A few weeks ago, a friend posted a link on Facebook to a new website called The Bitter Southerner. I was intrigued. I started reading. I read some more. Eventually I thought to myself, what a cool online magazine. I noticed that the Editor is Chuck Reece. He was one of the editors at the University of Georgia school newspaper, the Red and Black, when I was there 30+ years ago.
I like the premise of The Bitter Southerner. Most of what outsiders know about the south is false, or misleading, or only partly true. The stories in the Bitter Southerner are showing the real diversity we have here.
I had a delightful conversation with Chuck, and I knew we would get along when we started talking and he said he was going to take his miniature dachshund, Mavis, to walk, while we talked. I had just walked my basset hound, Lola.
What is your full name? Charles Clarence Reece
Where would you live, if you could live anywhere in the world? Difficult question for me… I’d honestly have probably 3 places; somewhere on the beach, probably a house on the Florida panhandle, a place in the mountains probably near North GA, an apartment in New York City and an apartment in Paris.
What is your favorite movie and why? Manhattan, by Woody Allen. It came out when I was a senior in high school and it was one of those movies that made me want to have some adventures in places other than where I’d grown up. It paints such a pretty picture of New York City. The interesting thing about New York is when I move up there first time, for an internship, it was like the city actually lived up to the movie. It’s one of those pieces of art that sort of change the way you look at the world.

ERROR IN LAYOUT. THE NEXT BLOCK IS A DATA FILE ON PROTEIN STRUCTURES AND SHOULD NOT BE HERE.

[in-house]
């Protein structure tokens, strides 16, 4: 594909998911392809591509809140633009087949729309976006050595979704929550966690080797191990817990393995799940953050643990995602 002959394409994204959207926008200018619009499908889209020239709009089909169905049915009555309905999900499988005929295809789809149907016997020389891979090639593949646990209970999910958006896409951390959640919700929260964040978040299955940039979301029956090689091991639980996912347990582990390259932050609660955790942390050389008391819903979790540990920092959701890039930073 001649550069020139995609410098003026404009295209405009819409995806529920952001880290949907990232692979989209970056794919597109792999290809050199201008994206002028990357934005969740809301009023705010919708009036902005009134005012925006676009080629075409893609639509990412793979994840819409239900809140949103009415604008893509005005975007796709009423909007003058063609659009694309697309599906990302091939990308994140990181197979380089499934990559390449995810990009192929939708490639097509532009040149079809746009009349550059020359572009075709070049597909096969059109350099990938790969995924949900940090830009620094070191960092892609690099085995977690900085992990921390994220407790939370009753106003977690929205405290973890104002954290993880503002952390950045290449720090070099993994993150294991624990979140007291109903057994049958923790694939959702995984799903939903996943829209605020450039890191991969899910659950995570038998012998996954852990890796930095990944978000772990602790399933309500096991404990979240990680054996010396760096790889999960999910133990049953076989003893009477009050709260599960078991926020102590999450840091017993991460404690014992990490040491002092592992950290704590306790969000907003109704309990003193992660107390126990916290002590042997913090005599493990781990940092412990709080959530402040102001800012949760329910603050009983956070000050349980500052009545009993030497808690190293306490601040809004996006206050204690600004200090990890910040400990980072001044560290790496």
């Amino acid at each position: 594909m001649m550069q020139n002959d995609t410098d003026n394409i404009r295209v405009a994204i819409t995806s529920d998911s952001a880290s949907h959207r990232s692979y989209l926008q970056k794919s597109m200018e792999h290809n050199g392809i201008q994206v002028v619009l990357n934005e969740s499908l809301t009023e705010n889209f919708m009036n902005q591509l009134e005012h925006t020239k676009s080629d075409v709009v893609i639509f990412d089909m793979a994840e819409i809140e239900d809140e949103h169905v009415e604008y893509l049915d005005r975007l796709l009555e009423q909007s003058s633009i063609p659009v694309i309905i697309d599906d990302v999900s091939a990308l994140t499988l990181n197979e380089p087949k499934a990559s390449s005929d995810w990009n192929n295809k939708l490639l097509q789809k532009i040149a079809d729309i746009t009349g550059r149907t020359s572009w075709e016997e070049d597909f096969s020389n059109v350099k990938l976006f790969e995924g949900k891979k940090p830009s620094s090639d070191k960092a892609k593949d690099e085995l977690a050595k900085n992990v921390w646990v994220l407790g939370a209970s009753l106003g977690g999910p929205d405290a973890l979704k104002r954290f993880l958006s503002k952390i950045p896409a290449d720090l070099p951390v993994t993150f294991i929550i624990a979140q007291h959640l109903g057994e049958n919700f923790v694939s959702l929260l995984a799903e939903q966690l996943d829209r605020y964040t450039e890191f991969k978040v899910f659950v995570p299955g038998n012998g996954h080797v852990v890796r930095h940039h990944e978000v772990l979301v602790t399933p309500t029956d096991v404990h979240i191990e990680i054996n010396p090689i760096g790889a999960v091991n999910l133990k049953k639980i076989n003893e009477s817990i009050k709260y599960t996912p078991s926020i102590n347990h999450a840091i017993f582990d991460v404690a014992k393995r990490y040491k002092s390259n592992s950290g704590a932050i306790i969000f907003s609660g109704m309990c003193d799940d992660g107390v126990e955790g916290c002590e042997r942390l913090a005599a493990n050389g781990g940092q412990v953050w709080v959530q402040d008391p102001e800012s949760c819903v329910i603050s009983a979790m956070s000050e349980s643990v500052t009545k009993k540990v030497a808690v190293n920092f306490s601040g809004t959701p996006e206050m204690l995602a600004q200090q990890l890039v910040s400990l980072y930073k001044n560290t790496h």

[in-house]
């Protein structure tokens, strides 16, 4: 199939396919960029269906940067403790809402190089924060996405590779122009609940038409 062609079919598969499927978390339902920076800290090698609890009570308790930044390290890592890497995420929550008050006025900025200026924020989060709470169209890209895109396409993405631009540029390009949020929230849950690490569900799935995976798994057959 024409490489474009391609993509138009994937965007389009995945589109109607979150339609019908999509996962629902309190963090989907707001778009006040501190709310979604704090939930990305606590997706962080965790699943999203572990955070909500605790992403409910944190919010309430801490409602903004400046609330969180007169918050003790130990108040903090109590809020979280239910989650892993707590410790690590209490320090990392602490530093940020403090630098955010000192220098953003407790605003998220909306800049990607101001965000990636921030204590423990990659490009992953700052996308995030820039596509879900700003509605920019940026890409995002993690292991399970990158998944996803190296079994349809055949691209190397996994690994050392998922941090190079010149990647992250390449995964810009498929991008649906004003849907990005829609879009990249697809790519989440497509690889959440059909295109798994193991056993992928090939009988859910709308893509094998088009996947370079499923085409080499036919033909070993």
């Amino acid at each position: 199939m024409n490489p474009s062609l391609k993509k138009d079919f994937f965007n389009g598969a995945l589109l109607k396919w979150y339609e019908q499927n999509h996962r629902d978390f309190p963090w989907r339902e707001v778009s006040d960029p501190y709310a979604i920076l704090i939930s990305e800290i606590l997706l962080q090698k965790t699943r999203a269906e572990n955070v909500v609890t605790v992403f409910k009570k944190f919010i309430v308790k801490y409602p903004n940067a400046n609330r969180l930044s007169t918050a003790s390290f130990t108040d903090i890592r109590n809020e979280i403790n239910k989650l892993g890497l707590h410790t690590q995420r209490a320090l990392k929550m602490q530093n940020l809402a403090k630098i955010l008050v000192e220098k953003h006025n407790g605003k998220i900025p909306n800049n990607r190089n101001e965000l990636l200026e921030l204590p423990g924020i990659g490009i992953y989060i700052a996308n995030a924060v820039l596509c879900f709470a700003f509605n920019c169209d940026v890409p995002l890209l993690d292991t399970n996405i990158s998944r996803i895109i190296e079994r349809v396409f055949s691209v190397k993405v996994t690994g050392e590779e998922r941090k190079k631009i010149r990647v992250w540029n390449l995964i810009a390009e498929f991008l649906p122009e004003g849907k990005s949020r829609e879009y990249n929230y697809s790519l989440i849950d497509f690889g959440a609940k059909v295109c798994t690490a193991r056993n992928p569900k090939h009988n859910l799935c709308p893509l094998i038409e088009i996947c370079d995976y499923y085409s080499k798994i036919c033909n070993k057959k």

What was your least-favorite subject in school when you were a kid? Statistics. It was really hard and I don’t have a math brain.
What was your nickname when you were a kid? Chuck – what I still go by now. When I was a little most of my family called me Charles and they’re all gone now.
Do you believe in God? That’s a central question in my life. I would say that I believe in the essential goodness of people and I think that can be an expression of the God-like.
What sound or noise do you love? Music. Music. Music. I’ve just always been a huge music fan. I grew up around music. I probably listen to as much music during the course of a regular day as anybody out there except maybe musicians. We always had a record on the turntable. I never got rid of my records. I’ve still got all 2,000 or so.
If you could do anything other than what you do, as a profession, what would it be? Honestly, with The Bitter Southerner right now doing exactly what I think I’ve always wanted to do. Now I just have to figure out a way to make money on that. I’m good enough at what I do in writing and editing that those services are in demand and I’m able to make a living.